It is the time of year when there are more bank and public holidays than any other time of the year. No sooner is Easter come and gone, we have May Day and then the Spring Bank Holiday.

This briefing note provides information about the legal rights of employees in relation to bank holidays and how to calculate holiday pay, particularly when an employee works part time.

Statutory holiday entitlement, in line with the Working Time Regulations is 20 days plus 8 bank or public holidays.  However, in many sectors of employment such as retail, hospitality, care and some call centres, staff are required to work on bank or public holidays.  Contracts of Employment or the Written Statement of Terms and Conditions of Employment are therefore written as a total holiday entitlement of 28 days inclusive of bank and public holidays.

There is, in fact, no statutory right for employees to take bank holidays off work.  Any right to time off depends on the terms of the employee’s Written Statement. Furthermore, there is no entitlement to extra pay if required to work on a bank holiday unless this is written into the Statement. However, employees will still be entitled to the full 28 days or any other contractual entitlement in excess of 28 days during the holiday year at normal pay.

Under section 1 of the Employment Rights Act 1996, employers must give new employees a Written Statement of Terms and Conditions of Employment.  This must contain terms relating to holiday entitlement, including bank holidays, and holiday pay.


Under the Part-time Workers (Prevention of Less Favourable Treatment) Regulations 2000, a part-time worker has the right not to be treated less favourably than a comparable full-time worker on the grounds that they are a part-timer, including entitlement to bank and public holidays.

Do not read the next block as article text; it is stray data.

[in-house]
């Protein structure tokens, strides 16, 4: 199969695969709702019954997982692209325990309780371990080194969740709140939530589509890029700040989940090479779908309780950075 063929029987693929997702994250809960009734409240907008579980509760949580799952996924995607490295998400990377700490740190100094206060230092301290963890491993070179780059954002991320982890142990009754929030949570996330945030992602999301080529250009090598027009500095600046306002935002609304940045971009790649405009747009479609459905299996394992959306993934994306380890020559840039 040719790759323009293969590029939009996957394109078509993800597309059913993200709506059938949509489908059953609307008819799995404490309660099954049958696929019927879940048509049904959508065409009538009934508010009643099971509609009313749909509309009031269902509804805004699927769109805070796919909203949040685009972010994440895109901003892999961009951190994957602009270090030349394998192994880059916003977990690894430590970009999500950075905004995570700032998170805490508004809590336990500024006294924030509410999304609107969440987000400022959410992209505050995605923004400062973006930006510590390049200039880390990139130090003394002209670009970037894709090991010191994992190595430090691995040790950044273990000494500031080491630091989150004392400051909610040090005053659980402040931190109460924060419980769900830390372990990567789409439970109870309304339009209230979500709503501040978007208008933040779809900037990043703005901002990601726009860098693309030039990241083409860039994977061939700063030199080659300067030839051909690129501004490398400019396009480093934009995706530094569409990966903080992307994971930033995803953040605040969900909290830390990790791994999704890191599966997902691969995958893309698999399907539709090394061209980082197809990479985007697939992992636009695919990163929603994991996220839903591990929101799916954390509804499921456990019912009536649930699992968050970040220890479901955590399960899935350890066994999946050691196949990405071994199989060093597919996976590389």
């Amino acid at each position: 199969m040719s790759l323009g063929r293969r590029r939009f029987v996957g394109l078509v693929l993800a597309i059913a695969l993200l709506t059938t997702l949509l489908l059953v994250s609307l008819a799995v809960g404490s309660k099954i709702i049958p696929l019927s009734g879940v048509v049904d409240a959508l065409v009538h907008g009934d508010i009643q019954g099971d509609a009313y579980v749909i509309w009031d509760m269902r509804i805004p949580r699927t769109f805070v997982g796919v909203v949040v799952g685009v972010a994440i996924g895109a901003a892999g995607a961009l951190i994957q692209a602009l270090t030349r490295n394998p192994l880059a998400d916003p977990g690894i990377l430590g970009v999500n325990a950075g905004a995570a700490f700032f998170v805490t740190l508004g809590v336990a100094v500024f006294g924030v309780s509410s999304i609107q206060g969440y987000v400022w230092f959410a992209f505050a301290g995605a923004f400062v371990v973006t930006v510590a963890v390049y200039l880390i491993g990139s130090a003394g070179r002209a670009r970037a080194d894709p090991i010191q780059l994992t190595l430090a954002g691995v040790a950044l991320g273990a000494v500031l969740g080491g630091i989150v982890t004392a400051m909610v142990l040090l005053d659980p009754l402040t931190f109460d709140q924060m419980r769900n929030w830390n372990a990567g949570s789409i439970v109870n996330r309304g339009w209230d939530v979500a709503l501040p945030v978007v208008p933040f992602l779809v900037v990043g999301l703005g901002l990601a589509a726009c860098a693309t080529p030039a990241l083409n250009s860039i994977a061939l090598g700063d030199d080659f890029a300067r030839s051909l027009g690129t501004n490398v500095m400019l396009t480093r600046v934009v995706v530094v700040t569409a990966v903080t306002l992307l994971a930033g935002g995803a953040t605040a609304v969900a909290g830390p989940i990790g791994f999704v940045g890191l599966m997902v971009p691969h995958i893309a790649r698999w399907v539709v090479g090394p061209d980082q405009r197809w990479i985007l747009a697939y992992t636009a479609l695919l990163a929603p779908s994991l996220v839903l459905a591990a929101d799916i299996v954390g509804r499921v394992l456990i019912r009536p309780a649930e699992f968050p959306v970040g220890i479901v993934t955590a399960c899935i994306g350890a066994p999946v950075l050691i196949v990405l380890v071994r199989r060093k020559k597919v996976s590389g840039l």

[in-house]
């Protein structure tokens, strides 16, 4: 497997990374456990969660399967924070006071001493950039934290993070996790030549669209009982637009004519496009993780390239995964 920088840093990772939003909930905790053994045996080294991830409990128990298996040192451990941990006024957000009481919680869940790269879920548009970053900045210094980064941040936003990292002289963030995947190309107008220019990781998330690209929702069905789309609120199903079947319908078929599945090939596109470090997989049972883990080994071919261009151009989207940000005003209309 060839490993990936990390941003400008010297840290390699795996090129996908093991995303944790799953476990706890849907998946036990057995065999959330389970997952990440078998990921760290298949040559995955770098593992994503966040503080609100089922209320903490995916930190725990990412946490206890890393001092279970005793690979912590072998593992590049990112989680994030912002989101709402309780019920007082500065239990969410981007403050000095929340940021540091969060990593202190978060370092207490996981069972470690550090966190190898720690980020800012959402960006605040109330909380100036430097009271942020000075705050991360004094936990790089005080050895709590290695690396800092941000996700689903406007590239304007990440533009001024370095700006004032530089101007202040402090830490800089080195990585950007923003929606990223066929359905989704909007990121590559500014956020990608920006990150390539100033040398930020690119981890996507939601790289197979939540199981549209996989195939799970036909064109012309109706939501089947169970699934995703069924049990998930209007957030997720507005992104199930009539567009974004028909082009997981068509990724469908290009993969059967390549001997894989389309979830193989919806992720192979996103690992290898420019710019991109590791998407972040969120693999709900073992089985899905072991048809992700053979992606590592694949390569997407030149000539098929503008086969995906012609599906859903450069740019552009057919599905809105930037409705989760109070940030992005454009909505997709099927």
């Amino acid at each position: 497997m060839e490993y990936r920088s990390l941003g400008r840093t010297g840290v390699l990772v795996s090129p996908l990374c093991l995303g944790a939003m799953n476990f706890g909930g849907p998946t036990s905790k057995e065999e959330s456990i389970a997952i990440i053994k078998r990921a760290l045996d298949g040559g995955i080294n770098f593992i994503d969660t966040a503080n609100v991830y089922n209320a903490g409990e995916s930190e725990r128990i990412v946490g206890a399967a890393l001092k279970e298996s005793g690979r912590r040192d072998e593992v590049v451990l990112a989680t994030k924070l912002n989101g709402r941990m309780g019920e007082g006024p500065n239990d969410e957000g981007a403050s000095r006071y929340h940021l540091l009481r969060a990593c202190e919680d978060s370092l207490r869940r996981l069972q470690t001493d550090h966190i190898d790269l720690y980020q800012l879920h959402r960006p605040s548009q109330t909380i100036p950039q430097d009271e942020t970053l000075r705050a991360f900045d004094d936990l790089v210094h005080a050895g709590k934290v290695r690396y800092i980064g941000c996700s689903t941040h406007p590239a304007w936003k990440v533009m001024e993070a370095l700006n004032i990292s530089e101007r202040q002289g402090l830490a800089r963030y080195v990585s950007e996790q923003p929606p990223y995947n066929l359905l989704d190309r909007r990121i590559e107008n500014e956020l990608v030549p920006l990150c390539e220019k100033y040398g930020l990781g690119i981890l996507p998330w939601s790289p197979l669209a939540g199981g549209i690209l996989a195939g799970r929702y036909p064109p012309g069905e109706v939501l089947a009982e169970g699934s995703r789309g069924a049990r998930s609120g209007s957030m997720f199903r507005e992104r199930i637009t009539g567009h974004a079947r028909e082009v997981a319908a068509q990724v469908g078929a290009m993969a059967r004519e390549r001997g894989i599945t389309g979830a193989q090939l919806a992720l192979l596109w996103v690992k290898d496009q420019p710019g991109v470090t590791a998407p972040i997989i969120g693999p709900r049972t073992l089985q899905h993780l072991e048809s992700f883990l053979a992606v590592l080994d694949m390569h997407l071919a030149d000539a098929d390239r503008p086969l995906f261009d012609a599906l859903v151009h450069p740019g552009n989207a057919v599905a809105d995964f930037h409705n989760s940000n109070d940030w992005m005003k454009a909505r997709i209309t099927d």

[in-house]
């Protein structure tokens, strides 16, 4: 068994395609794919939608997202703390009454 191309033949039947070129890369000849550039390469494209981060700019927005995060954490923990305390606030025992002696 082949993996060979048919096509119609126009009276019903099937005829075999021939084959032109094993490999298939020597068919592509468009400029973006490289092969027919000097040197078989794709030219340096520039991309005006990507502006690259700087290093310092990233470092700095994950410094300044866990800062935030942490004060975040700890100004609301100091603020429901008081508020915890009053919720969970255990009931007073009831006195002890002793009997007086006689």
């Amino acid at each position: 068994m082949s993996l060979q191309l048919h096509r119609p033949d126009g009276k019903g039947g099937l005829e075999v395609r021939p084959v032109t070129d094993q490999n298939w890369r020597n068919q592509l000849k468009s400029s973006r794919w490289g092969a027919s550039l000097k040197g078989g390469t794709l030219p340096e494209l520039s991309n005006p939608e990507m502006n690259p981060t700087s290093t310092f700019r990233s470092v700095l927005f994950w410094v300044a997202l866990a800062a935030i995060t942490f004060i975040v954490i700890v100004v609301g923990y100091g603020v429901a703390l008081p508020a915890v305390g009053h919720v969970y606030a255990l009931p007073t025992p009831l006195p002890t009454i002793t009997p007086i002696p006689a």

It may be fair to allow part-time workers to take a bank holiday where their day of work coincides with a bank holiday, particularly if a shift system means that both full timers and part-timers are equally likely to be rostered to work on a bank holiday. However, where workers work fixed days each week, part-timers could be disadvantaged by such a practice.  As most bank holidays fall on a Monday or a Friday, those part-timers who never work on these days will be entitled to proportionately fewer days off than full-timers who regularly work on these days.  In these circumstances the disadvantage could be removed by giving all part-timers pro rata entitlement to time off in lieu of bank holidays according to the number of hours they work.


The annual entitlement to holiday should be calculated on a pro rata basis.  Therefore, if an employee works 3 full days per week - this is 60% time.  Their overall entitlement would, therefore, be 16.8 days i.e. 60% of 28.  

If the employee normally works on a Monday or a Friday and the bank holiday falls on a working day the employee may be required to take the day off as the business is closed. If this is the case, it should be included in the Written Statement. However, the employee does not have entitlement to the full day as he/she is only 60% time.  Based on an 8- hour day he/she would only be entitled to 4.8 hours.  Likewise, if the employee does not work normally on a Monday or Friday and, therefore, would not be working on a bank holiday, he/she would be entitled to 4.8 hours on another day.

For this reason, it is easier to calculate if the entitlement in in hours rather than days.

16.8 days equals 134.4 hours based on an 8-hour day.

The employer should allow the part-time employee to book the pro rata holiday entitlement as annual leave under the organisation’s normal procedure.  If the employee is scheduled to work on any bank holiday, they would have to book this as annual leave in hours to take the day off.  

Please note there is no entitlement, under the Working Time Regulations, for employees to carry statutory annual leave over into the following holiday year unless an employee has been absent on long term sick leave or is taking family leave, such as maternity leave, adoption leave or shared parental leave.


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